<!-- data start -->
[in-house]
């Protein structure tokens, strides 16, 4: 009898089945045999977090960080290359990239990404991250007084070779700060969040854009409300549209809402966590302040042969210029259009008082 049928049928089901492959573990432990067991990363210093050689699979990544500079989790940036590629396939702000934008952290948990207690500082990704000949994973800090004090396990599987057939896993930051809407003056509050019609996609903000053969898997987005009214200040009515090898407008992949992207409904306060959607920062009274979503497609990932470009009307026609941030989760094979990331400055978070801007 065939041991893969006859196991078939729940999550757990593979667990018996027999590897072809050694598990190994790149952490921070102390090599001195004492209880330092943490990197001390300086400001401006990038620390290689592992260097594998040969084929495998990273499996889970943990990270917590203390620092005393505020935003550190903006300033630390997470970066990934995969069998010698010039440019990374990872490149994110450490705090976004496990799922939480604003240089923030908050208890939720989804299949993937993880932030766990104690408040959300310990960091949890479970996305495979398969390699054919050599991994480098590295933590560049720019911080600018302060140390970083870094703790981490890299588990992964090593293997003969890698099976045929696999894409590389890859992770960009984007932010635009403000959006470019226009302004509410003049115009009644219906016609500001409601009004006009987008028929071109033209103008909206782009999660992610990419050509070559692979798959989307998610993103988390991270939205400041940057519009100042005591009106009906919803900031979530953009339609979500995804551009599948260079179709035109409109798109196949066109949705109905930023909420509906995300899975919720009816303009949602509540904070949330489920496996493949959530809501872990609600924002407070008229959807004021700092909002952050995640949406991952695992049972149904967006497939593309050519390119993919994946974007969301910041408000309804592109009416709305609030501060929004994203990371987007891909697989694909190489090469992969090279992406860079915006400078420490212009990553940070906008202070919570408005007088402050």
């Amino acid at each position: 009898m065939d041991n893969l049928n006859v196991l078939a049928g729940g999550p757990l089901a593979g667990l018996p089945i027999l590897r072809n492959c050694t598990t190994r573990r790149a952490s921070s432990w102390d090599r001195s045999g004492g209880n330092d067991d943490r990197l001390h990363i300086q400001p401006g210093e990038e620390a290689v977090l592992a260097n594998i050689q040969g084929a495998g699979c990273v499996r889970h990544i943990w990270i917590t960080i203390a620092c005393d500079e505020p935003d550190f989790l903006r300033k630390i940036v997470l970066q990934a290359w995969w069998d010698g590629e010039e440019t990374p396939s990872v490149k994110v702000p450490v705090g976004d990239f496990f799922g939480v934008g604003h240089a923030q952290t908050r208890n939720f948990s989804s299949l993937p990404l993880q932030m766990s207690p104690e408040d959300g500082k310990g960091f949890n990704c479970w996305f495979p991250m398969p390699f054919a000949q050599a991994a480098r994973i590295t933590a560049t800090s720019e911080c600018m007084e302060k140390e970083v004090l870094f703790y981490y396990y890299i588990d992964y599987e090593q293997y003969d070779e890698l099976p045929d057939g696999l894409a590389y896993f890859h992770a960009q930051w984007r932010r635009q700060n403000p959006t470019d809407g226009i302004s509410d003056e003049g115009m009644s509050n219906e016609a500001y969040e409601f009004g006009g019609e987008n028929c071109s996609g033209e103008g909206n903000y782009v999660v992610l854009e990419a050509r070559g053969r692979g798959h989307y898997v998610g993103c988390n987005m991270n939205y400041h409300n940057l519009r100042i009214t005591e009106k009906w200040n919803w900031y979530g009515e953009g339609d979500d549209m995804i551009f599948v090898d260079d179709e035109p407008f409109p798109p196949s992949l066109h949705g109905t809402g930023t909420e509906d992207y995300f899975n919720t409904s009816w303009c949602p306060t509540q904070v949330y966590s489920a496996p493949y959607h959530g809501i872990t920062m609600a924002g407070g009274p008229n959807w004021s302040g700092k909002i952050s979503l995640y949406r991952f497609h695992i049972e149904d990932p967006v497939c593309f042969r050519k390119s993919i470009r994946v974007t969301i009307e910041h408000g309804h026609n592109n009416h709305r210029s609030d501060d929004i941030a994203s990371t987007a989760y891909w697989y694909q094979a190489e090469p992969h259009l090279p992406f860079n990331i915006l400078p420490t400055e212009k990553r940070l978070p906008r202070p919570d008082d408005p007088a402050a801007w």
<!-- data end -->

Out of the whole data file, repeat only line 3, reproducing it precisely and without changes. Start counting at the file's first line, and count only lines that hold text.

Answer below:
């Amino acid at each position: 009898m065939d041991n893969l049928n006859v196991l078939a049928g729940g999550p757990l089901a593979g667990l018996p089945i027999l590897r072809n492959c050694t598990t190994r573990r790149a952490s921070s432990w102390d090599r001195s045999g004492g209880n330092d067991d943490r990197l001390h990363i300086q400001p401006g210093e990038e620390a290689v977090l592992a260097n594998i050689q040969g084929a495998g699979c990273v499996r889970h990544i943990w990270i917590t960080i203390a620092c005393d500079e505020p935003d550190f989790l903006r300033k630390i940036v997470l970066q990934a290359w995969w069998d010698g590629e010039e440019t990374p396939s990872v490149k994110v702000p450490v705090g976004d990239f496990f799922g939480v934008g604003h240089a923030q952290t908050r208890n939720f948990s989804s299949l993937p990404l993880q932030m766990s207690p104690e408040d959300g500082k310990g960091f949890n990704c479970w996305f495979p991250m398969p390699f054919a000949q050599a991994a480098r994973i590295t933590a560049t800090s720019e911080c600018m007084e302060k140390e970083v004090l870094f703790y981490y396990y890299i588990d992964y599987e090593q293997y003969d070779e890698l099976p045929d057939g696999l894409a590389y896993f890859h992770a960009q930051w984007r932010r635009q700060n403000p959006t470019d809407g226009i302004s509410d003056e003049g115009m009644s509050n219906e016609a500001y969040e409601f009004g006009g019609e987008n028929c071109s996609g033209e103008g909206n903000y782009v999660v992610l854009e990419a050509r070559g053969r692979g798959h989307y898997v998610g993103c988390n987005m991270n939205y400041h409300n940057l519009r100042i009214t005591e009106k009906w200040n919803w900031y979530g009515e953009g339609d979500d549209m995804i551009f599948v090898d260079d179709e035109p407008f409109p798109p196949s992949l066109h949705g109905t809402g930023t909420e509906d992207y995300f899975n919720t409904s009816w303009c949602p306060t509540q904070v949330y966590s489920a496996p493949y959607h959530g809501i872990t920062m609600a924002g407070g009274p008229n959807w004021s302040g700092k909002i952050s979503l995640y949406r991952f497609h695992i049972e149904d990932p967006v497939c593309f042969r050519k390119s993919i470009r994946v974007t969301i009307e910041h408000g309804h026609n592109n009416h709305r210029s609030d501060d929004i941030a994203s990371t987007a989760y891909w697989y694909q094979a190489e090469p992969h259009l090279p992406f860079n990331i915006l400078p420490t400055e212009k990553r940070l978070p906008r202070p919570d008082d408005p007088a402050a801007w």